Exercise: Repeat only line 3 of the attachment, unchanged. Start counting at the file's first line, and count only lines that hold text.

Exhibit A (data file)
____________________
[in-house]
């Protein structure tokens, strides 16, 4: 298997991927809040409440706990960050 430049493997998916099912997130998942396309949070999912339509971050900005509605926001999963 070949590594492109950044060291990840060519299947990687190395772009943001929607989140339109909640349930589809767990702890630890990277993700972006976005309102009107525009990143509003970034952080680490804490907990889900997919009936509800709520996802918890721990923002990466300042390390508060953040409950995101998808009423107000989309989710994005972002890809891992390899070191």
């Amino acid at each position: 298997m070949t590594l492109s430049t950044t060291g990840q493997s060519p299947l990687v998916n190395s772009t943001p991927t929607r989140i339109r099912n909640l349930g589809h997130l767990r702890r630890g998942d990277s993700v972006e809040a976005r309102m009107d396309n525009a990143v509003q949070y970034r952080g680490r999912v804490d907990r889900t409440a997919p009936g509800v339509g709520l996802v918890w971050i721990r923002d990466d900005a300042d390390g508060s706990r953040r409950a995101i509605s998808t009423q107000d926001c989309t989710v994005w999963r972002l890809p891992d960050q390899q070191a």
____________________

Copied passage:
């Amino acid at each position: 298997m070949t590594l492109s430049t950044t060291g990840q493997s060519p299947l990687v998916n190395s772009t943001p991927t929607r989140i339109r099912n909640l349930g589809h997130l767990r702890r630890g998942d990277s993700v972006e809040a976005r309102m009107d396309n525009a990143v509003q949070y970034r952080g680490r999912v804490d907990r889900t409440a997919p009936g509800v339509g709520l996802v918890w971050i721990r923002d990466d900005a300042d390390g508060s706990r953040r409950a995101i509605s998808t009423q107000d926001c989309t989710v994005w999963r972002l890809p891992d960050q390899q070191a």